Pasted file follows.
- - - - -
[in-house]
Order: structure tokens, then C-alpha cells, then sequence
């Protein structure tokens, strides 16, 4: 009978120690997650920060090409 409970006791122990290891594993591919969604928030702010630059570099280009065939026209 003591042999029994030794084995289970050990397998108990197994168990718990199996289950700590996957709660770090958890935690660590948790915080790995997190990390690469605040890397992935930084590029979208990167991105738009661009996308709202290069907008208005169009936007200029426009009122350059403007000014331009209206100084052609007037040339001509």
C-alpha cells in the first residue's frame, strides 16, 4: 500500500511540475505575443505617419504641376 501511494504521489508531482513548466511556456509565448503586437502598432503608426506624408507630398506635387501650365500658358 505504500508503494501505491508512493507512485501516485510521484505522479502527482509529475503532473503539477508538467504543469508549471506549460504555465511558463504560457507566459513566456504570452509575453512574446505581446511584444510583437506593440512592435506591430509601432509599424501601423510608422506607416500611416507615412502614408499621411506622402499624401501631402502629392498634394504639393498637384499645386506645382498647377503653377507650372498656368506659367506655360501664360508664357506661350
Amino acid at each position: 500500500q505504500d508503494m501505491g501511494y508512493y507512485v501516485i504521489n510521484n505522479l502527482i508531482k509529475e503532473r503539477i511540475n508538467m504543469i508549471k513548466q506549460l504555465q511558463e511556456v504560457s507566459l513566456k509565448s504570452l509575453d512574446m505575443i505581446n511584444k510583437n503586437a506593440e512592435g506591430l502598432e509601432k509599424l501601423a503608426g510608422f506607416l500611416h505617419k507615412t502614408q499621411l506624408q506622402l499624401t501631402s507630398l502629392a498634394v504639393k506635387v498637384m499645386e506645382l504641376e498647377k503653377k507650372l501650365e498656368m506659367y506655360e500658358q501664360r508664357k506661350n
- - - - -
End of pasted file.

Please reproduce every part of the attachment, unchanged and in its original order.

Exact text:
[in-house]
Order: structure tokens, then C-alpha cells, then sequence
């Protein structure tokens, strides 16, 4: 009978120690997650920060090409 409970006791122990290891594993591919969604928030702010630059570099280009065939026209 003591042999029994030794084995289970050990397998108990197994168990718990199996289950700590996957709660770090958890935690660590948790915080790995997190990390690469605040890397992935930084590029979208990167991105738009661009996308709202290069907008208005169009936007200029426009009122350059403007000014331009209206100084052609007037040339001509």
C-alpha cells in the first residue's frame, strides 16, 4: 500500500511540475505575443505617419504641376 501511494504521489508531482513548466511556456509565448503586437502598432503608426506624408507630398506635387501650365500658358 505504500508503494501505491508512493507512485501516485510521484505522479502527482509529475503532473503539477508538467504543469508549471506549460504555465511558463504560457507566459513566456504570452509575453512574446505581446511584444510583437506593440512592435506591430509601432509599424501601423510608422506607416500611416507615412502614408499621411506622402499624401501631402502629392498634394504639393498637384499645386506645382498647377503653377507650372498656368506659367506655360501664360508664357506661350
Amino acid at each position: 500500500q505504500d508503494m501505491g501511494y508512493y507512485v501516485i504521489n510521484n505522479l502527482i508531482k509529475e503532473r503539477i511540475n508538467m504543469i508549471k513548466q506549460l504555465q511558463e511556456v504560457s507566459l513566456k509565448s504570452l509575453d512574446m505575443i505581446n511584444k510583437n503586437a506593440e512592435g506591430l502598432e509601432k509599424l501601423a503608426g510608422f506607416l500611416h505617419k507615412t502614408q499621411l506624408q506622402l499624401t501631402s507630398l502629392a498634394v504639393k506635387v498637384m499645386e506645382l504641376e498647377k503653377k507650372l501650365e498656368m506659367y506655360e500658358q501664360r508664357k506661350n